author = "Lin, {Tin Kwang} and Yu, {Pao Ta} and Lin, {Lian Yu} and Ping-Yen Liu and Li, {Yi Da} and Hsu, {Chiu Tien} and Cheng, {Yih Ru} and Yeh, {Chun Yin} and Wong, {Shu Shu} and Pai, {Shih An} and Shee, {Huey Ling} and Weng, {Chia Ying}",
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A pilot-study to assess the feasibility and acceptability of an Internet-based cognitive-behavior group therapy using video conference for patients with coronary artery heart disease. / Lin, Tin Kwang; Yu, Pao Ta; Lin, Lian Yu; Liu, Ping-Yen; Li, Yi Da; Hsu, Chiu Tien; Cheng, Yih Ru; Yeh, Chun Yin; Wong, Shu Shu; Pai, Shih An; Shee, Huey Ling; Weng, Chia Ying.

In: PloS one, Vol. 13, No. 11, e0207931, 01.11.2018.

Research output: Contribution to journalArticle

TY - JOUR

T1 - A pilot-study to assess the feasibility and acceptability of an Internet-based cognitive-behavior group therapy using video conference for patients with coronary artery heart disease

AU - Lin, Tin Kwang

AU - Yu, Pao Ta

AU - Lin, Lian Yu

AU - Liu, Ping-Yen

AU - Li, Yi Da

AU - Hsu, Chiu Tien

AU - Cheng, Yih Ru

AU - Yeh, Chun Yin

AU - Wong, Shu Shu

AU - Pai, Shih An

AU - Shee, Huey Ling

AU - Weng, Chia Ying

PY - 2018/11/1

Y1 - 2018/11/1

N2 - Background Many patients with coronary artery heart disease are unable to access traditional psychosocial rehabilitation conducted face to face due to excessive travel distance. Therefore, this study developed and assessed the feasibility and acceptability of an 8-week Internet-based cognitive-behavior group therapy program, described the patterns of use and measured change in risk factors. Methods This study adopted an online video conference system, JointNet, to maintain group interaction functions similar to face to face groups online, and also built an self-learning platform to deliver psychoeducation content and cognitive-behavior therapy related materials and homework. Forty-three out-patients were recruited in the pilot study, who then chose to participate in either the Internet-based cognitive-behavior group therapy or face to face group based on their preference. Fourteen patients were assigned to the waiting-list control. Results Seventeen participants (17/43 = 39.5%) chose the Internet-based cognitive-behavior group therapy program. Among them, thirteen participants (13/17 = 76.5%) finished the program and were more male (92.3% vs. 50%), employed (53.8% vs. 35.3%), and had longer education duration (13.9 vs. 12.5 years) than the counterparts of the face to face group. Furthermore, they were highly motivated with average number of log-ins (66.5 time), website surfing time (950.94 min), reading frequency (78.15 time) and reading time (355.90 min) for the self-learning platform during eight weeks; and also highly satisfied (97%) with visiting the self-learning platform and video conferences. The treatment effectiveness of Internet-based cognitive-behavior group therapy was comparable with face to face one in reducing anxiety, hostility, respiration rate, and in improving vasodilation but not depression compared with the waiting-list control. Conclusion These results indicated that the Internet-based group therapy program using video conference is feasible and acceptable for the psychosocial rehabilitation of patients with coronary artery heart disease, and provides an alternative for patients who are unable to obtain conventional psychosocial rehabilitation conducted face to face.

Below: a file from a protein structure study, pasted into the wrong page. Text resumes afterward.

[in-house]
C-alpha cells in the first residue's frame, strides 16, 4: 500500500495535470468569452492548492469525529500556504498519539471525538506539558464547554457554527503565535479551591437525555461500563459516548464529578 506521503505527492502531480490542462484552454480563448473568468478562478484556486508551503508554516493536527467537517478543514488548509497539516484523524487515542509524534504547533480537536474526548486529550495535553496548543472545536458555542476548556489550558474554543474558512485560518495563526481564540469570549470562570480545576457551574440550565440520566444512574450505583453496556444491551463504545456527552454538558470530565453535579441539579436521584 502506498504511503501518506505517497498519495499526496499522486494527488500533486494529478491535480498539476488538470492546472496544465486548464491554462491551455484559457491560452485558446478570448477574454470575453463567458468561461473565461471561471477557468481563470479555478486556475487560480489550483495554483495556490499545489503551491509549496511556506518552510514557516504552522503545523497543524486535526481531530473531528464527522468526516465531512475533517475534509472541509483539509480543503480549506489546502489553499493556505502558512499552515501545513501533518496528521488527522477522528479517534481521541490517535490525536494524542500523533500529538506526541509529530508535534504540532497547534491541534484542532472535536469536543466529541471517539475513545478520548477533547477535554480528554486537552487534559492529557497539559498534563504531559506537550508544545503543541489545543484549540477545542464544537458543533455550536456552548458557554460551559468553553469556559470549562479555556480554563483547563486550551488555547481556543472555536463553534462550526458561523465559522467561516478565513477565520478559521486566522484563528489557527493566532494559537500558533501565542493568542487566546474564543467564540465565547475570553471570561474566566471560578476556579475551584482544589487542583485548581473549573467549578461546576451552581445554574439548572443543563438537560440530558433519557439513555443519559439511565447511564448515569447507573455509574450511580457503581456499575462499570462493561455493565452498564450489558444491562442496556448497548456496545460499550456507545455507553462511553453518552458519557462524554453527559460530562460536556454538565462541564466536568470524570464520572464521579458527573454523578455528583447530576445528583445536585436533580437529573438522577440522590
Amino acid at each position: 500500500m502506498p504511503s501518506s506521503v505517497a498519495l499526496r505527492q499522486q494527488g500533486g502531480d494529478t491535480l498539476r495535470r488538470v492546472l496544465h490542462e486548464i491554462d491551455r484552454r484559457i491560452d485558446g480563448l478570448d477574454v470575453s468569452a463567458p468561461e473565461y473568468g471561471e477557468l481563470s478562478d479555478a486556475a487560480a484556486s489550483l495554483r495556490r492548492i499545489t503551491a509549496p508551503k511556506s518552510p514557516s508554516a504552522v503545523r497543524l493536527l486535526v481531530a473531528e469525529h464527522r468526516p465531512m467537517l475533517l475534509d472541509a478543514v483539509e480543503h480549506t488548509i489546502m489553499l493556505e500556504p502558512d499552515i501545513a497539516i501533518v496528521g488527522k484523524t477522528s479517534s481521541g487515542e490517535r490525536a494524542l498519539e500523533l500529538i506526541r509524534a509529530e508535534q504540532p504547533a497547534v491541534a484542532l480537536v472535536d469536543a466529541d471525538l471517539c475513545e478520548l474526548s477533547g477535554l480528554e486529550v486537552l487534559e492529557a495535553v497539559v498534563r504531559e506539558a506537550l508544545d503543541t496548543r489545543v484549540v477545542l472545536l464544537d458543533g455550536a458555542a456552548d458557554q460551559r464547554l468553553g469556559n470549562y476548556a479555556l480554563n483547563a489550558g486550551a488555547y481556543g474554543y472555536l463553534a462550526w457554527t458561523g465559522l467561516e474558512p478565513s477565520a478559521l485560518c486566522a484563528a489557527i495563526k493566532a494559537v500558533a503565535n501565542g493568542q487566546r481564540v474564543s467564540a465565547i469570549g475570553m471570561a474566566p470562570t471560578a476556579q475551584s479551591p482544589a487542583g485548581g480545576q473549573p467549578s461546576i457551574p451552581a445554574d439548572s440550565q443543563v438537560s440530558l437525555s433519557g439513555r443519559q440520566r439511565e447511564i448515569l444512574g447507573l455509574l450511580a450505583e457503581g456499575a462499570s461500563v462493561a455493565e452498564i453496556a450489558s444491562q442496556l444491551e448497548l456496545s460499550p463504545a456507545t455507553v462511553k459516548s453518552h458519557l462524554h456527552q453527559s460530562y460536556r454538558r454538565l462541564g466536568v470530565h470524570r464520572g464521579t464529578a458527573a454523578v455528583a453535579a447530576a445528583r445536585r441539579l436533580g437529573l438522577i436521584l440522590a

AB - Background Many patients with coronary artery heart disease are unable to access traditional psychosocial rehabilitation conducted face to face due to excessive travel distance. Therefore, this study developed and assessed the feasibility and acceptability of an 8-week Internet-based cognitive-behavior group therapy program, described the patterns of use and measured change in risk factors. Methods This study adopted an online video conference system, JointNet, to maintain group interaction functions similar to face to face groups online, and also built an self-learning platform to deliver psychoeducation content and cognitive-behavior therapy related materials and homework. Forty-three out-patients were recruited in the pilot study, who then chose to participate in either the Internet-based cognitive-behavior group therapy or face to face group based on their preference. Fourteen patients were assigned to the waiting-list control. Results Seventeen participants (17/43 = 39.5%) chose the Internet-based cognitive-behavior group therapy program. Among them, thirteen participants (13/17 = 76.5%) finished the program and were more male (92.3% vs. 50%), employed (53.8% vs. 35.3%), and had longer education duration (13.9 vs. 12.5 years) than the counterparts of the face to face group. Furthermore, they were highly motivated with average number of log-ins (66.5 time), website surfing time (950.94 min), reading frequency (78.15 time) and reading time (355.90 min) for the self-learning platform during eight weeks; and also highly satisfied (97%) with visiting the self-learning platform and video conferences. The treatment effectiveness of Internet-based cognitive-behavior group therapy was comparable with face to face one in reducing anxiety, hostility, respiration rate, and in improving vasodilation but not depression compared with the waiting-list control. Conclusion These results indicated that the Internet-based group therapy program using video conference is feasible and acceptable for the psychosocial rehabilitation of patients with coronary artery heart disease, and provides an alternative for patients who are unable to obtain conventional psychosocial rehabilitation conducted face to face.